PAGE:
I’m intending on returning to Guelph in the next 12-18 months myself. My wife keeps looking at MLS and kicking me in the butt. “Look what we could buy there!”

        • “The average price in Ottawa has jumped $100K in the past four years.”

          Really? That’s crazy. What causing increase?

          I like Guelph. Went to university here two decades ago and returned fifteen years later because of its charm.

          • I think it’s actually only increased $85K, now that I think about it, but still significant.

            It can be primarily attributed to our smaller, more efficient federal government. Federal government employment bottomed out at 326,500 in 1999, and since has increased to 420,574 in 2011.

            Of course, that’s not all in Ottawa. In Ottawa and Gatineau alone, employment has only increased by about 40K people from 1999 (93,801) to 2010 (133,994). However, wages paid to Ottawa employees have doubled (unadjusted) in those ten years, from $512 million in 1999 to over $1.1 billion in 2009.

            2008 to 2009 was the big increase, of course, which probably had to do with stimulus spending. I can’t explain it. In 2008 total Ottawa-area federal government compensation went from $689 million to $1.1 billion in 2009. You can look it up yourself from the associated CANSIM table, 183-0003. If you don’t have access to CANSIM, you can pretend you’re a student and grab it from E-STAT. http://www.statcan.gc.ca/estat/licence-eng.htm

            EDIT: and I lived in Guelph for a few years, also for school, which is the main reason it holds such a strong place in my heart and I intend on returning.

          • I figured it was way overpaid public servants who were making house prices increase so much. Was trying to not think about it, do my blood pressure some good.

  4. Of course, if your bank is Goldman Sachs you should probably be looking over your shoulder.


    The great and powerful Oz of Wall Street was not the only target of Wall Street and the Financial Crisis: Anatomy of a Financial Collapse, the 650-page report just released by the Senate Subcommittee on Investigations, chaired by Democrat Carl Levin of Michigan, alongside Republican Tom Coburn of Oklahoma. Their unusually scathing bipartisan report also includes case studies of Washington Mutual and Deutsche Bank, providing a panoramic portrait of a bubble era that produced the most destructive crime spree in our history — “a million fraud cases a year” is how one former regulator puts it. But the mountain of evidence collected against Goldman by Levin’s small, 15-desk office of investigators — details of gross, baldfaced fraud delivered up in such quantities as to almost serve as a kind of sarcastic challenge to the curiously impassive Justice Department — stands as the most important symbol of Wall Street’s aristocratic impunity and prosecutorial immunity produced since the crash of 2008.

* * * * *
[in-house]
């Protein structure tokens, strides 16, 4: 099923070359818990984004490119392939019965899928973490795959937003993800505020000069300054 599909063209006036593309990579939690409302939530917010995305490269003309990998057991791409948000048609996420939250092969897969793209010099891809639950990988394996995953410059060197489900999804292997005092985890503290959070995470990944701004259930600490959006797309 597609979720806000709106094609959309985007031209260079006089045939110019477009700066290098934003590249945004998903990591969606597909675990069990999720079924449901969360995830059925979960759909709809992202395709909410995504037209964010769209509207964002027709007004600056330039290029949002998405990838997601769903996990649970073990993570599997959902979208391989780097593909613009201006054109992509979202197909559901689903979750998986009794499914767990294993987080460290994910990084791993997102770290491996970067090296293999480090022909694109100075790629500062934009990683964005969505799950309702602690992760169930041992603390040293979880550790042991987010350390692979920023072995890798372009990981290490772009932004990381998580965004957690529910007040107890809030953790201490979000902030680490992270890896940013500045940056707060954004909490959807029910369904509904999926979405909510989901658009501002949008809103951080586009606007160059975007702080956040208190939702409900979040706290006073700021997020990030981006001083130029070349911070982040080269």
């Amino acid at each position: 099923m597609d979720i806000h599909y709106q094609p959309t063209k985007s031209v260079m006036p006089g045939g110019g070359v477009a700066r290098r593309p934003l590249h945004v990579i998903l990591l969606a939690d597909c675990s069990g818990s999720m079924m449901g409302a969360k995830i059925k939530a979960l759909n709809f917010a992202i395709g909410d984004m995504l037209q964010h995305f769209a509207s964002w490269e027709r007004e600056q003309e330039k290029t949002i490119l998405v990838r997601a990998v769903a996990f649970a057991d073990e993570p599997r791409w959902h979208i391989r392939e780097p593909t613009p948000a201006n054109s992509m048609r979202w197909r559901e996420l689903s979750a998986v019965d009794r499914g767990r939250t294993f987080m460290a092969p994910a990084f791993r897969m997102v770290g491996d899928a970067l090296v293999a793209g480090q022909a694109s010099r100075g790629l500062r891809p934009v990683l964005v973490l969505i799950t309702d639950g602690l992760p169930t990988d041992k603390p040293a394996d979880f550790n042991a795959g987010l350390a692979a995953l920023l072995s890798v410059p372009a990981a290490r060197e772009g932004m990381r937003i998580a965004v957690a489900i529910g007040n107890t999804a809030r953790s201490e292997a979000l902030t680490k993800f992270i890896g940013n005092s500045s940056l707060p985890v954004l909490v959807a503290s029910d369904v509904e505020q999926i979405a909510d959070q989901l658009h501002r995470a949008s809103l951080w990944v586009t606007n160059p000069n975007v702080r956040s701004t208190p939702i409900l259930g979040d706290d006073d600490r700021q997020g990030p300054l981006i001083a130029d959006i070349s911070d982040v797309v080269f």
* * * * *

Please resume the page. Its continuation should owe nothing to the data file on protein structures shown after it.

• Matt Taibbi is looking rather brilliant – my favourite, now a classic.

      Great American Bubble Machine
      From tech stocks to high gas prices, Goldman Sachs has engineered every major market manipulation since the Great Depression — and they’re about to do it again

      The first thing you need to know about Goldman Sachs is that it’s everywhere. The world’s most powerful investment bank is a great vampire squid wrapped around the face of humanity, relentlessly jamming its blood funnel into anything that smells like money. In fact, the history of the recent financial crisis, which doubles as a history of the rapid decline and fall of the suddenly swindled dry American empire, reads like a Who’s Who of Goldman Sachs graduates.